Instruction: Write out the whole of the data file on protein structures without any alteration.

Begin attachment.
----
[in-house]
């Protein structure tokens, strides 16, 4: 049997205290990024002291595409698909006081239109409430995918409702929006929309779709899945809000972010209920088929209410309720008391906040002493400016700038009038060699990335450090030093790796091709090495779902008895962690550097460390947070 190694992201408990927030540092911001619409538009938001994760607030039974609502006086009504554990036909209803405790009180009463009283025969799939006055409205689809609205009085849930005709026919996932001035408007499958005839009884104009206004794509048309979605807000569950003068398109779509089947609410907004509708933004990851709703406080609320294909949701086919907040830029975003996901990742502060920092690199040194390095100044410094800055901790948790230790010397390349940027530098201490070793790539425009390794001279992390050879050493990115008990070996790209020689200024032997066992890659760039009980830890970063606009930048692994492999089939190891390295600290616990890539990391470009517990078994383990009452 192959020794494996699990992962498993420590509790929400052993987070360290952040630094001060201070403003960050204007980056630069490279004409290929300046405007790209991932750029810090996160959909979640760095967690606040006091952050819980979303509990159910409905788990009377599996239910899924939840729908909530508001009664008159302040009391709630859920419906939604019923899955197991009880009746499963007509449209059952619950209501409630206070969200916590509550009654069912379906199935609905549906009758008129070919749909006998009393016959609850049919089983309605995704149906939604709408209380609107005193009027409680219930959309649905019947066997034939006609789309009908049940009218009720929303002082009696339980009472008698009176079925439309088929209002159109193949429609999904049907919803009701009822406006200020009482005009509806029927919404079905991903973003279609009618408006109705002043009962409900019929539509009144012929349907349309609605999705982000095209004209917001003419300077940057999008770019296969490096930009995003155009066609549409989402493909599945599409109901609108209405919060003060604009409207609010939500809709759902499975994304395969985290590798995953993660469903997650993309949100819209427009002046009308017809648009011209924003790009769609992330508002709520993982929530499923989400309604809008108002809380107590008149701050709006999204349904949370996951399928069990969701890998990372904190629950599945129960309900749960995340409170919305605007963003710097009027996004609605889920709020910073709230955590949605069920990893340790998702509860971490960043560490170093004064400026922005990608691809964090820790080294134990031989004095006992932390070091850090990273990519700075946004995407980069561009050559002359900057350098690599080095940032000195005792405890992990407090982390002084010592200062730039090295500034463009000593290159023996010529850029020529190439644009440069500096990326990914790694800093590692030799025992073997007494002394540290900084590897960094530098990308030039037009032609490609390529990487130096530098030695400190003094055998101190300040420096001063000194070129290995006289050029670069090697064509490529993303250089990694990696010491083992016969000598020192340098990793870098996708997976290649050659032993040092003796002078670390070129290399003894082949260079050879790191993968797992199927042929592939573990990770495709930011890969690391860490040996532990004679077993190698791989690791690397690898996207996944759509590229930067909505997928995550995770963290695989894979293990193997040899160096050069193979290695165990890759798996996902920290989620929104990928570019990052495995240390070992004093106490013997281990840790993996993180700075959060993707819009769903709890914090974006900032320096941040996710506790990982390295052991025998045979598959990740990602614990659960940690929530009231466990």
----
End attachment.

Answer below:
[in-house]
């Protein structure tokens, strides 16, 4: 049997205290990024002291595409698909006081239109409430995918409702929006929309779709899945809000972010209920088929209410309720008391906040002493400016700038009038060699990335450090030093790796091709090495779902008895962690550097460390947070 190694992201408990927030540092911001619409538009938001994760607030039974609502006086009504554990036909209803405790009180009463009283025969799939006055409205689809609205009085849930005709026919996932001035408007499958005839009884104009206004794509048309979605807000569950003068398109779509089947609410907004509708933004990851709703406080609320294909949701086919907040830029975003996901990742502060920092690199040194390095100044410094800055901790948790230790010397390349940027530098201490070793790539425009390794001279992390050879050493990115008990070996790209020689200024032997066992890659760039009980830890970063606009930048692994492999089939190891390295600290616990890539990391470009517990078994383990009452 192959020794494996699990992962498993420590509790929400052993987070360290952040630094001060201070403003960050204007980056630069490279004409290929300046405007790209991932750029810090996160959909979640760095967690606040006091952050819980979303509990159910409905788990009377599996239910899924939840729908909530508001009664008159302040009391709630859920419906939604019923899955197991009880009746499963007509449209059952619950209501409630206070969200916590509550009654069912379906199935609905549906009758008129070919749909006998009393016959609850049919089983309605995704149906939604709408209380609107005193009027409680219930959309649905019947066997034939006609789309009908049940009218009720929303002082009696339980009472008698009176079925439309088929209002159109193949429609999904049907919803009701009822406006200020009482005009509806029927919404079905991903973003279609009618408006109705002043009962409900019929539509009144012929349907349309609605999705982000095209004209917001003419300077940057999008770019296969490096930009995003155009066609549409989402493909599945599409109901609108209405919060003060604009409207609010939500809709759902499975994304395969985290590798995953993660469903997650993309949100819209427009002046009308017809648009011209924003790009769609992330508002709520993982929530499923989400309604809008108002809380107590008149701050709006999204349904949370996951399928069990969701890998990372904190629950599945129960309900749960995340409170919305605007963003710097009027996004609605889920709020910073709230955590949605069920990893340790998702509860971490960043560490170093004064400026922005990608691809964090820790080294134990031989004095006992932390070091850090990273990519700075946004995407980069561009050559002359900057350098690599080095940032000195005792405890992990407090982390002084010592200062730039090295500034463009000593290159023996010529850029020529190439644009440069500096990326990914790694800093590692030799025992073997007494002394540290900084590897960094530098990308030039037009032609490609390529990487130096530098030695400190003094055998101190300040420096001063000194070129290995006289050029670069090697064509490529993303250089990694990696010491083992016969000598020192340098990793870098996708997976290649050659032993040092003796002078670390070129290399003894082949260079050879790191993968797992199927042929592939573990990770495709930011890969690391860490040996532990004679077993190698791989690791690397690898996207996944759509590229930067909505997928995550995770963290695989894979293990193997040899160096050069193979290695165990890759798996996902920290989620929104990928570019990052495995240390070992004093106490013997281990840790993996993180700075959060993707819009769903709890914090974006900032320096941040996710506790990982390295052991025998045979598959990740990602614990659960940690929530009231466990």